Home Forums General General Terrain & Building Scale Question

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  • #97516
    irishserb
    Participant

    Do you use terrain and buildings made in the same scale as the figures on your table, or use stuff that is scaled/sized differently from the terrain and scenery?

    I pretty much always go with everything being in the same scale, playing mostly with 1 to 1 representation, and incorporating what-you-see-is-what-get with respect to siting and whatnot.  Jjust curious about member’s gaming styles/methods.

    #97517
    Mike
    Keymaster

    The same but not.

    I like my buildings to look big enough when next to my based figures.
    So back when doing 6mm, given the figures could be 7mm tall and then stuck on 2mm thick bases, I wanted them to look like they fitted into doorways, so my doorways were 9mm or so high and the rest of the building in proportion with the door.
    Clearly not to scale for a normal door/dwelling, but for me it looked better.

    Same with my 15mm now.
    Scale wise they are a bit big maybe, but they look/feel right.

    But overall and in answer, yes 6mm figures with 6mm terrain, 15mm figures with 15mm terrain and so on.

    #97518
    Mike
    Keymaster

    This meant that I could not use the excellent Brigade Models buildings as they were quite accurate 1/300th scale so did not fit with my visual needs.
    Which was a pity.

    #97519
    Phil Dutré
    Participant

    It really depends. In big battles, we usually go 1 scale down. E.g. when playing 25mm Napoleonics with large battalions, houses are in 15mm. When playing in 15mm, we might use 6mm buildings. This works because the terrain is more like a map instead of a proper-scale diorama. And there’s the whole issue of foot-print (horizontal ground scale vs vertical figure scale).

    But in skirmish games, where 1 fig = 1 man, and figures are supposed to enter houses, a scale closer to the figure scale is used.

    In any case, most buildings marketed as “25mm” are not really the same as 25mm figure scale. There is a discrepancy between building/vehicle scales, and figure scales, although they are nominally the same. The problem is not with the buildings or vehicles, but the figures, which never are the proper scale they are supposed to be.

    In the end, just use what looks visually attractive.

    BTW, no-one ever questions trees. The scale discrepancy between figures and trees is even larger…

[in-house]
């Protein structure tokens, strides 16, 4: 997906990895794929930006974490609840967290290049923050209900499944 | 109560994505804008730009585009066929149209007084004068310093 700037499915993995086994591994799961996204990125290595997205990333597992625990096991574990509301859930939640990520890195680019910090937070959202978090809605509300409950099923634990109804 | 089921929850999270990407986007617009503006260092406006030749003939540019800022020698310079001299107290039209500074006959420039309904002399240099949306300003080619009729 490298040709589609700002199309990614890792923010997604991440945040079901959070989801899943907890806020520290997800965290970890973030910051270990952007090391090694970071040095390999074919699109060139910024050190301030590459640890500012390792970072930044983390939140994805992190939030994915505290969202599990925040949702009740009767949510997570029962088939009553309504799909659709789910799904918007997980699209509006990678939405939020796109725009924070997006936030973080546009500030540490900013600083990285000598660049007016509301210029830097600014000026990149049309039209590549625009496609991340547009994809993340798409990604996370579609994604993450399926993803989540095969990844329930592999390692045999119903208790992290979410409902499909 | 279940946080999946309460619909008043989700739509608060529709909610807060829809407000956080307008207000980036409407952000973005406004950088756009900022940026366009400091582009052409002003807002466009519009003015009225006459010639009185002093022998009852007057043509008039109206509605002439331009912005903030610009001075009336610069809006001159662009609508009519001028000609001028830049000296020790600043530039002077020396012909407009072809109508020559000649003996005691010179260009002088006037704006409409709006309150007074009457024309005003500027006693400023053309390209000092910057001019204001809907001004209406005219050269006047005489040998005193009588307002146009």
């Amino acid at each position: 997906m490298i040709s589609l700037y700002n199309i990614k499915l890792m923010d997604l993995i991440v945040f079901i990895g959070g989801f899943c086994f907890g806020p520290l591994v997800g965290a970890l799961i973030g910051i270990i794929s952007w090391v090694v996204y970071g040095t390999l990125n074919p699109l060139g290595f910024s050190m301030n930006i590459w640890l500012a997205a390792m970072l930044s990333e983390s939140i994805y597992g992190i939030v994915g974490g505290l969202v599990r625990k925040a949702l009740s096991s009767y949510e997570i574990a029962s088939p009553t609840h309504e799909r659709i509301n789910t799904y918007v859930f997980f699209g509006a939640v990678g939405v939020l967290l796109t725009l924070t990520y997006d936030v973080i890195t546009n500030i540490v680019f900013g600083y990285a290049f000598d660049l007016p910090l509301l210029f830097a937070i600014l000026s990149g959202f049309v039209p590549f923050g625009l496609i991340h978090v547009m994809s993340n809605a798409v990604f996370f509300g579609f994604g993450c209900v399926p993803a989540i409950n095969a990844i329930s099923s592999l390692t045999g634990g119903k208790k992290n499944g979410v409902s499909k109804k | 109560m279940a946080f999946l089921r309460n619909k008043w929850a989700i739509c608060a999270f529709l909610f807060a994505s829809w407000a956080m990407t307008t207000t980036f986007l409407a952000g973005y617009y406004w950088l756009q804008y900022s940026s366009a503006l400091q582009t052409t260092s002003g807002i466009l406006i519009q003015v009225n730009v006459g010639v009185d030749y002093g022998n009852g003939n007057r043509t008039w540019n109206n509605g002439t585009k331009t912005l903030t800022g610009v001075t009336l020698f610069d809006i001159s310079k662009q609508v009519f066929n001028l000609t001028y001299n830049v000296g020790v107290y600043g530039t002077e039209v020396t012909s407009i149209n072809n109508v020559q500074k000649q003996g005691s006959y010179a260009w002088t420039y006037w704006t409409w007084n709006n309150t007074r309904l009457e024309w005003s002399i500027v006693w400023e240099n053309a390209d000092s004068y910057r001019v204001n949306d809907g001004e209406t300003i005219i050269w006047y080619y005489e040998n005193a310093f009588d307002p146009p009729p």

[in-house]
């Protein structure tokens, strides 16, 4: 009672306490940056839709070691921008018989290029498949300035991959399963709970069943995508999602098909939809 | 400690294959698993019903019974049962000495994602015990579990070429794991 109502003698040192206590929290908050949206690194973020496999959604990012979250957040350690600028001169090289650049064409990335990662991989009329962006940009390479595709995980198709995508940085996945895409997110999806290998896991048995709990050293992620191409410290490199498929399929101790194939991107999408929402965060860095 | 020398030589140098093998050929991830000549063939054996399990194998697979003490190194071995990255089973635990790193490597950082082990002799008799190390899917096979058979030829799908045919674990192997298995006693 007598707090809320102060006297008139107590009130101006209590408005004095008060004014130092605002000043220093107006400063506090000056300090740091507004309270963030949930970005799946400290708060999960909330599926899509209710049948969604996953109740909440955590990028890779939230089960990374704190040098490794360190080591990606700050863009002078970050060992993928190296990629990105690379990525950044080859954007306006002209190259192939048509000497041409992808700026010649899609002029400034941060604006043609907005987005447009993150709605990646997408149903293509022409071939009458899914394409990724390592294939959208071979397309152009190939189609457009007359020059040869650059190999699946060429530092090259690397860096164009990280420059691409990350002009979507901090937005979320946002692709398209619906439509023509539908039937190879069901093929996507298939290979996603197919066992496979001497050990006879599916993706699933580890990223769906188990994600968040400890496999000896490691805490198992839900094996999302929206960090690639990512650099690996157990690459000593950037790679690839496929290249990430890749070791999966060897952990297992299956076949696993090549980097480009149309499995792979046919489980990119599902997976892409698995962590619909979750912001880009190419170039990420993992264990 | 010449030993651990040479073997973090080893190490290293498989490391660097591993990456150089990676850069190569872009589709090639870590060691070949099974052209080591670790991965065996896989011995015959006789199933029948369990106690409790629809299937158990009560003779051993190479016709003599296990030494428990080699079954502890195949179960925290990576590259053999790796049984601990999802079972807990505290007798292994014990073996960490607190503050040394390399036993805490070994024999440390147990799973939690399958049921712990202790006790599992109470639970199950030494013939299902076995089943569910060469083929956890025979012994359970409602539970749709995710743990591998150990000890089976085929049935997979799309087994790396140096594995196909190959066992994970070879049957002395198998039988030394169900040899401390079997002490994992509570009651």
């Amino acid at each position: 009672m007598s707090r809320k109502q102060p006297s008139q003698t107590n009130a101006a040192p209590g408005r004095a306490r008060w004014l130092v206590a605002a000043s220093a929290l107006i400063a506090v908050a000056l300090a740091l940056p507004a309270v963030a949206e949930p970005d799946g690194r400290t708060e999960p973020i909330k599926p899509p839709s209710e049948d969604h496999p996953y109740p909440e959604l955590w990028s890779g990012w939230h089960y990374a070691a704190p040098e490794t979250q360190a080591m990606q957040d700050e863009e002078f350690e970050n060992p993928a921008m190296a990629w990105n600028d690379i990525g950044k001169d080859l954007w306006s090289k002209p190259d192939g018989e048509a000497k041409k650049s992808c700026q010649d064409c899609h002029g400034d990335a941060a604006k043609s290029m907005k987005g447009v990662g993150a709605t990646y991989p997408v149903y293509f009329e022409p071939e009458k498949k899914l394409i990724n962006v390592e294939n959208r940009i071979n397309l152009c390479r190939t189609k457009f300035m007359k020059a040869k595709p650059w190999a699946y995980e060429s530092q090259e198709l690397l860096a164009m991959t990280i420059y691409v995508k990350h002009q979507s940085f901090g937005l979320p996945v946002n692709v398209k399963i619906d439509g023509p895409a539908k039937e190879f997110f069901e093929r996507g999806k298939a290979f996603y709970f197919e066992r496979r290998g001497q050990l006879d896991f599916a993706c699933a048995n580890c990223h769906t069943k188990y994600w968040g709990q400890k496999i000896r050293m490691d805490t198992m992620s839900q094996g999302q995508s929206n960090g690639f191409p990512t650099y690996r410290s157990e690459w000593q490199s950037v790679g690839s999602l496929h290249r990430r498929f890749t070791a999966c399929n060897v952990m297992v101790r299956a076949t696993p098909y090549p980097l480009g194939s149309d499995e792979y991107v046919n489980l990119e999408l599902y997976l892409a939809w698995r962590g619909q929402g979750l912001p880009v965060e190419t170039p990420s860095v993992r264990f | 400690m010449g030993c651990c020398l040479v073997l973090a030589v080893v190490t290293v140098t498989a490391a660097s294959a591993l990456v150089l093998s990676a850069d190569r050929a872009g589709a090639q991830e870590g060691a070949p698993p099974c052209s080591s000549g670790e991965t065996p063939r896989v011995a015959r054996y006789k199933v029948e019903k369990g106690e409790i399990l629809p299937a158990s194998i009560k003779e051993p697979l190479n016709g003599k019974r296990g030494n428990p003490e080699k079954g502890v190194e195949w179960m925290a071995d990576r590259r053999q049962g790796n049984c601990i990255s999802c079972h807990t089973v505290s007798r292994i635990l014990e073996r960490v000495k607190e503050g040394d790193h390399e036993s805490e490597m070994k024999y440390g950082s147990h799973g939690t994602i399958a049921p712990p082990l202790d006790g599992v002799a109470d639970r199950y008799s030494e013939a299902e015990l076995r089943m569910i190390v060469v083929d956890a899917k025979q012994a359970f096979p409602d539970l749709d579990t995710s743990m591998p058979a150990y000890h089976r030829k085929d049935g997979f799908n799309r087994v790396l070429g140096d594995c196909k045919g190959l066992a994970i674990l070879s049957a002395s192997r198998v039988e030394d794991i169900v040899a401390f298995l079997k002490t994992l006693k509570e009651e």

• This reply was modified 2 years, 10 months ago by Phil Dutré.
    • This reply was modified 2 years, 10 months ago by Phil Dutré.
    • This reply was modified 2 years, 10 months ago by Phil Dutré.
    • This reply was modified 2 years, 10 months ago by Phil Dutré.
    • This reply was modified 2 years, 10 months ago by Phil Dutré.
    • This reply was modified 2 years, 10 months ago by Phil Dutré.

    Tiny Tin Men Blog: http://snv-ttm.blogspot.com/
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    #97527
    Rhoderic
    Participant

    I pretty much always go with everything being in the same scale, playing mostly with 1 to 1 representation, and incorporating what-you-see-is-what-get with respect to siting and whatnot.

    Same here. I need a sense of WYSIWYG and scale consistency on my table. However, as I don’t have the preconditions for gaming on large tables, I’m prepared to tolerate the resulting loss of realism in other respects (such as weapon ranges) as acceptable sacrifices. (Hey, we all have idiosyncrasies, just different ones.)

    I do also need the figures and scenery to genuinely match up well, and not only be the same nominal scale. Not to state the obvious, but commercially available buildings (especially cast resin ones) are often smaller than what their nominal scale would dictate they’re supposed to be, while figures are often larger. That won’t do. I’d sooner go through the extra trouble to scratchbuild, convert or otherwise acquire visually compatible buildings, than to use nominal-15mm-but-really-13mm buildings with nominal-15mm-but-really-17mm figures.